The other being a major investment programme in green infrastructure to create jobs and boost the economy.

The public finances continue to bear the strain of the economic crisis.
But we can find the money if we are prepared to take tough decisions about what the country can and cannot now afford.

My party has, for example, identified money that can be saved by taking above-average earners out of the means-tested tax credit system.

By scrapping unnecessary government databases, like the Contact Point children’s database.
And by cutting the vast sums currently spent on central government, including halving the size of the Children Schools and Families Whitehall department…

As well as scaling back BECTA, the quango that tells schools which computers to buy.
These and other savings can be used to reduce our national deficit while we simultaneously invest in our priorities…
Like tackling the impact of disadvantage on a person’s life chances.

The Conservatives have also promised to target funding towards disadvantaged pupils.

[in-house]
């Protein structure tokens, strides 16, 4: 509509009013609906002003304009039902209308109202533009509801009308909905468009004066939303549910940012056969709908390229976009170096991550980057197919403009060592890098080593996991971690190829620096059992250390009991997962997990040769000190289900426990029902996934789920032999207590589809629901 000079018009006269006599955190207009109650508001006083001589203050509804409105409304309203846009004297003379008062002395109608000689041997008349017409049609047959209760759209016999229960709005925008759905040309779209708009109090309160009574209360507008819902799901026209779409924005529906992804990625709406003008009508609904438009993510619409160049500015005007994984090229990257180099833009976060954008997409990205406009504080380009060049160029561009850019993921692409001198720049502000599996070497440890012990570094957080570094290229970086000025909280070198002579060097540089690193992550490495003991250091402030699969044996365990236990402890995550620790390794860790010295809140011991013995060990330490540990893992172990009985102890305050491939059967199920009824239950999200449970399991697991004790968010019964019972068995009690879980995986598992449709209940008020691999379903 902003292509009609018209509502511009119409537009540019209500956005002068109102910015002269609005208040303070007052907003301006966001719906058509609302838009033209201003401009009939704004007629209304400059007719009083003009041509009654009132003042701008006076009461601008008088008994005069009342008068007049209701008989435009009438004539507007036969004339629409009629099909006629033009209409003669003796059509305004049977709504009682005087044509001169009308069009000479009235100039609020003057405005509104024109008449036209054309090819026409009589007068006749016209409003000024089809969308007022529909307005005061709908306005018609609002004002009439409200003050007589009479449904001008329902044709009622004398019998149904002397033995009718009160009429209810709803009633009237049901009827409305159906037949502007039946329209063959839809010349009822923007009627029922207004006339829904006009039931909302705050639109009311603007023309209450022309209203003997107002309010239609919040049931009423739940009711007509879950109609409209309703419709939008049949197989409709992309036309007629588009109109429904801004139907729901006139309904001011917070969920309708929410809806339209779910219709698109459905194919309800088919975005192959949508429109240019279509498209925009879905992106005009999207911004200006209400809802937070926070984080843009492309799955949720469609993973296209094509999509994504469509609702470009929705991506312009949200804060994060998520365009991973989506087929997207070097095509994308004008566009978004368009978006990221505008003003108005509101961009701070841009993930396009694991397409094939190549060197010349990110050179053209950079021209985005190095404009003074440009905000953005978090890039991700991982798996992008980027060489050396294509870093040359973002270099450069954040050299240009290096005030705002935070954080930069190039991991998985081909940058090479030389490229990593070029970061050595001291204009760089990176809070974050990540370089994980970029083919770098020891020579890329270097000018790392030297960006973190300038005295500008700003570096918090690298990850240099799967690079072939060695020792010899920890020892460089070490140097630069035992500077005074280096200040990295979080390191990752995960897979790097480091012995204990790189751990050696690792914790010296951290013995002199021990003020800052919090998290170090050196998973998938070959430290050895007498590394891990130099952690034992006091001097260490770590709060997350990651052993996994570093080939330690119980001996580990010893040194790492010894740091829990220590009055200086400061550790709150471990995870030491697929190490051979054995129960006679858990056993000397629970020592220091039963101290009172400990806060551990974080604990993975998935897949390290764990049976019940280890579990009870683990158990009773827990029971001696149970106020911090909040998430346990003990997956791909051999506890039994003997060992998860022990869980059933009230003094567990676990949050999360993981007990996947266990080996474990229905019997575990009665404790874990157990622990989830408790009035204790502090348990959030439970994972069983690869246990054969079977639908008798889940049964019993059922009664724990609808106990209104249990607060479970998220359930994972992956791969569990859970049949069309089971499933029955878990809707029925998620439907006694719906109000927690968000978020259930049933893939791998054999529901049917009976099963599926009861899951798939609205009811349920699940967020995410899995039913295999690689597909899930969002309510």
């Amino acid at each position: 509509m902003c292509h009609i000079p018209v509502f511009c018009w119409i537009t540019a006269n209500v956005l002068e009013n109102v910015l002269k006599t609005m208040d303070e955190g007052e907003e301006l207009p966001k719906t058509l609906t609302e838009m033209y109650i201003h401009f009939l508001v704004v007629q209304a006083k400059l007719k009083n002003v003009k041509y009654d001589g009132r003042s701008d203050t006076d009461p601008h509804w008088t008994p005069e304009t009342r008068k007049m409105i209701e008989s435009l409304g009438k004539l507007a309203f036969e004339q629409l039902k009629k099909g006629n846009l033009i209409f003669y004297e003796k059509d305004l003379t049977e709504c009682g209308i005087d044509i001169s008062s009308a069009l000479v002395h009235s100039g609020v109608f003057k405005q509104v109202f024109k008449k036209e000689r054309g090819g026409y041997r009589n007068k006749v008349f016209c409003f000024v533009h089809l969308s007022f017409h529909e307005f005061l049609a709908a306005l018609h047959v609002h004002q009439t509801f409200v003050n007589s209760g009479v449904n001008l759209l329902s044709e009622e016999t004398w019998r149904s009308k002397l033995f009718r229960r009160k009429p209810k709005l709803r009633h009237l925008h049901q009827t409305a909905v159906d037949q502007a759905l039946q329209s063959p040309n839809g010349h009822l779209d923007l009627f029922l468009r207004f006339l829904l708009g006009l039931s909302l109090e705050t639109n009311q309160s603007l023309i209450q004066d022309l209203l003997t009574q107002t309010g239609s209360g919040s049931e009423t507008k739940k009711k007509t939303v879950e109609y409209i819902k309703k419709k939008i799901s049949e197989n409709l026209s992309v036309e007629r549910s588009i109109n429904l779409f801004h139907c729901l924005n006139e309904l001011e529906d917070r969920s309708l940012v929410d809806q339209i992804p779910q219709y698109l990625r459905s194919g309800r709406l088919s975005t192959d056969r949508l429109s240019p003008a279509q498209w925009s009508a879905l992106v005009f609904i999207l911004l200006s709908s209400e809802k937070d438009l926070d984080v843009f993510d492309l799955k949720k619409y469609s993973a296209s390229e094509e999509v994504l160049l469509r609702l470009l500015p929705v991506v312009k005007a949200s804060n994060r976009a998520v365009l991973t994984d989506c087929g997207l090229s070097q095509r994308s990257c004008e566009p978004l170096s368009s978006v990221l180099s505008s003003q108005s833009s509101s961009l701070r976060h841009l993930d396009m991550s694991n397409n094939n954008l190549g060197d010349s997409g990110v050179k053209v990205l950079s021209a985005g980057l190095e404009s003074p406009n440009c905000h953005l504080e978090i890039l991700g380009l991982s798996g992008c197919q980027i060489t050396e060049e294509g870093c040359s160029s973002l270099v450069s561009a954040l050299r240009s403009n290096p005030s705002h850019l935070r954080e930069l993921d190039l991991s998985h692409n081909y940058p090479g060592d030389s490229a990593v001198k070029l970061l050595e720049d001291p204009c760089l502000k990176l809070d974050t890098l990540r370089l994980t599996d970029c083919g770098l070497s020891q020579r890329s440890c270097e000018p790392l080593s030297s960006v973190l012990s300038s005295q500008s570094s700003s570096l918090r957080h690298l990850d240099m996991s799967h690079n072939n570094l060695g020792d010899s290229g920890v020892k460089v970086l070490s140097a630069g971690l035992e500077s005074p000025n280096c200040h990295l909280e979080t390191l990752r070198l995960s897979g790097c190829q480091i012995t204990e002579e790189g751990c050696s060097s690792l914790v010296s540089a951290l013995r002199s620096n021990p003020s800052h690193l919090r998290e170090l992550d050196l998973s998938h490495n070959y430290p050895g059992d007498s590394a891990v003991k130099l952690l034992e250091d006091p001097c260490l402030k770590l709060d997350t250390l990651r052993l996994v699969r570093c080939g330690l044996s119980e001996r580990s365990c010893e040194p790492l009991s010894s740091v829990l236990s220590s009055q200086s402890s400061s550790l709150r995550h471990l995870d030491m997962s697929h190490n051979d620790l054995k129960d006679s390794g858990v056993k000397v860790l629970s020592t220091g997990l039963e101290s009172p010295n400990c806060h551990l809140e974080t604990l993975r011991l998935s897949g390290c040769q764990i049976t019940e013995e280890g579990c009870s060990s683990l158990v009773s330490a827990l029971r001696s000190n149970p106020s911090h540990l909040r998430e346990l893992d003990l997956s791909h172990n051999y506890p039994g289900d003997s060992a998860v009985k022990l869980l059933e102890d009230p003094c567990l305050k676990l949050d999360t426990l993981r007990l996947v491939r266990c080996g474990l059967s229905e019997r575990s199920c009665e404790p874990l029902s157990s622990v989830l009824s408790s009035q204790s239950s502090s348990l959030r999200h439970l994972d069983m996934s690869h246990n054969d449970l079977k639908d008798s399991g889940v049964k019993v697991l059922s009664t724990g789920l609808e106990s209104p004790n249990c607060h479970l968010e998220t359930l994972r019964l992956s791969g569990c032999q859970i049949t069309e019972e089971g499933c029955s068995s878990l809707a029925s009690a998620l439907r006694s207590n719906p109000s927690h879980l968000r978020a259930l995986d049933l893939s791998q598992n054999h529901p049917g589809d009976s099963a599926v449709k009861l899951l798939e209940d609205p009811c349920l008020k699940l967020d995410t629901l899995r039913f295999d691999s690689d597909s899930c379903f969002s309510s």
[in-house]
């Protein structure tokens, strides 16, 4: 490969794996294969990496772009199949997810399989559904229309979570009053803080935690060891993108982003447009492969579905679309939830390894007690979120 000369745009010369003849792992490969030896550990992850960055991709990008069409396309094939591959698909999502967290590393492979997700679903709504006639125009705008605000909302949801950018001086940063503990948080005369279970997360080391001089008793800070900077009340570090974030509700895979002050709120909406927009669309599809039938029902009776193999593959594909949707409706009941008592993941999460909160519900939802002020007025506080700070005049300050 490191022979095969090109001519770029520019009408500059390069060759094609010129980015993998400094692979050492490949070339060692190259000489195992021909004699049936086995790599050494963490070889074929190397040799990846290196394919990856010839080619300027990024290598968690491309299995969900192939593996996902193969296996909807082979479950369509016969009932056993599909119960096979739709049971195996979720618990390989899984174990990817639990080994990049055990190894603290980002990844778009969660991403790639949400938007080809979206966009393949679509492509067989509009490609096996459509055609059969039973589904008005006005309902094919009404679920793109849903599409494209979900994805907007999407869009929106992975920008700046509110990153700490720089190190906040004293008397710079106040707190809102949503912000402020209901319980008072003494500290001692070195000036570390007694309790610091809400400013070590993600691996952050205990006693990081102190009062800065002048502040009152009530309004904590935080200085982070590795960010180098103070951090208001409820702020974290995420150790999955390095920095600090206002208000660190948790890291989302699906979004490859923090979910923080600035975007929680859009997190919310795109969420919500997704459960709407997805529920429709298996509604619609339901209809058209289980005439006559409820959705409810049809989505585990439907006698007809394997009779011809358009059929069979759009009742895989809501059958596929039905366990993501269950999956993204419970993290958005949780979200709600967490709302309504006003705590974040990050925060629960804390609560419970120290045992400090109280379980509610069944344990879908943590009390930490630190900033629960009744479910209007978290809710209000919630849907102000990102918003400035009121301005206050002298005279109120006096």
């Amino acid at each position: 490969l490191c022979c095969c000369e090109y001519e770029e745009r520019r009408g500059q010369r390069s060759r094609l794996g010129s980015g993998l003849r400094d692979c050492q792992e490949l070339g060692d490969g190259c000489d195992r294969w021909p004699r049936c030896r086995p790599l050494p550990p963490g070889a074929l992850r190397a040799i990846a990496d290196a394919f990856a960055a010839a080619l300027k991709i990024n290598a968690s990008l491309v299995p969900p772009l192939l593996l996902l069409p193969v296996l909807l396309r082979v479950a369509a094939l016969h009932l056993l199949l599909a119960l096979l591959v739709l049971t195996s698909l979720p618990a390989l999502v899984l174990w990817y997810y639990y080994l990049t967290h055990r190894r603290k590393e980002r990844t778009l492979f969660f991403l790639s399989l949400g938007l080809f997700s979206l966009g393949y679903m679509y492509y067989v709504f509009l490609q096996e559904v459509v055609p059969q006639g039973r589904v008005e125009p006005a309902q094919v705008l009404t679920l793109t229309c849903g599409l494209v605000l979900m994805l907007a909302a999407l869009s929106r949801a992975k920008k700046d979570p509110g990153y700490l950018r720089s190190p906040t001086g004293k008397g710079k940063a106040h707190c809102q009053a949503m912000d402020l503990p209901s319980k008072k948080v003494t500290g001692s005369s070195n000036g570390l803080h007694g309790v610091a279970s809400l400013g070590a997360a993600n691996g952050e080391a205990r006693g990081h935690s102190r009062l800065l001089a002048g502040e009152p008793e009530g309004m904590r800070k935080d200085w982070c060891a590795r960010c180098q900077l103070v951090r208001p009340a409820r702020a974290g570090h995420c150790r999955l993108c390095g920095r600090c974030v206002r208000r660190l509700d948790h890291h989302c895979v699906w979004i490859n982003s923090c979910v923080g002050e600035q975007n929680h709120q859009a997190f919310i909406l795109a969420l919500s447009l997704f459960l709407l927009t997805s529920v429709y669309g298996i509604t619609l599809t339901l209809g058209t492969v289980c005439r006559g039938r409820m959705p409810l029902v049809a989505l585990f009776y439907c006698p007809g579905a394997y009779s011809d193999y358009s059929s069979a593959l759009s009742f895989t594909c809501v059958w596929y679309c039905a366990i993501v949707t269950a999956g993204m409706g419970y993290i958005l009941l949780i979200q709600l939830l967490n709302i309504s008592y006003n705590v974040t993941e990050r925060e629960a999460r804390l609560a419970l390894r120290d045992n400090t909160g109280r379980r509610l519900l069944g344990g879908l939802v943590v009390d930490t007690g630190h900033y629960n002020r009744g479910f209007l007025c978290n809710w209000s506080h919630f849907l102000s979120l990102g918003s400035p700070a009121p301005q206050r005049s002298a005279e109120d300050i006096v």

But they have not given any detail on how they will pay for it.
In fact, they have committed precisely no pounds and no pence.
It is, in my view, the height of cynicism to pledge a pupil premium – by definition an amount of money per pupil – without attaching a figure to it.

It is playing games with people’s hopes to dangle the promise of extra money for children in front of parents with no evidence you can come good on it.

If they are planning to increase investment for disadvantaged pupils, they owe it to people to come clean about what they will cut to pay for it.

If they are planning simply to shift around existing school budgets, they owe it to schools to come clean on which ones are going to face cuts.

What we do know about the Conservatives is that they are going to cut funding for school buildings.
We can only assume – given they have talked about ringfencing the NHS, but have stayed quiet on education budgets – that they are going to cut those budgets overall.

So in the absence of any evidence that they will actually help the poorest children…
One thing we can be sure of is that their promise of ‘brazen elitism’ in our schools is bound to come true.

For the Liberal Democrats, education is at the heart of our vision for fairness.
I want us to get to people before they get to the organisations in this room.

Uprooting the inequality that is embedded in our schools won’t solve every problem.
But it will start to give every child a chance in life, irrespective of the circumstances of their birth.
It will mean that underachievement, low self-esteem, a lack of self confidence in the classroom, won’t blight a child’s education as widely as they do now.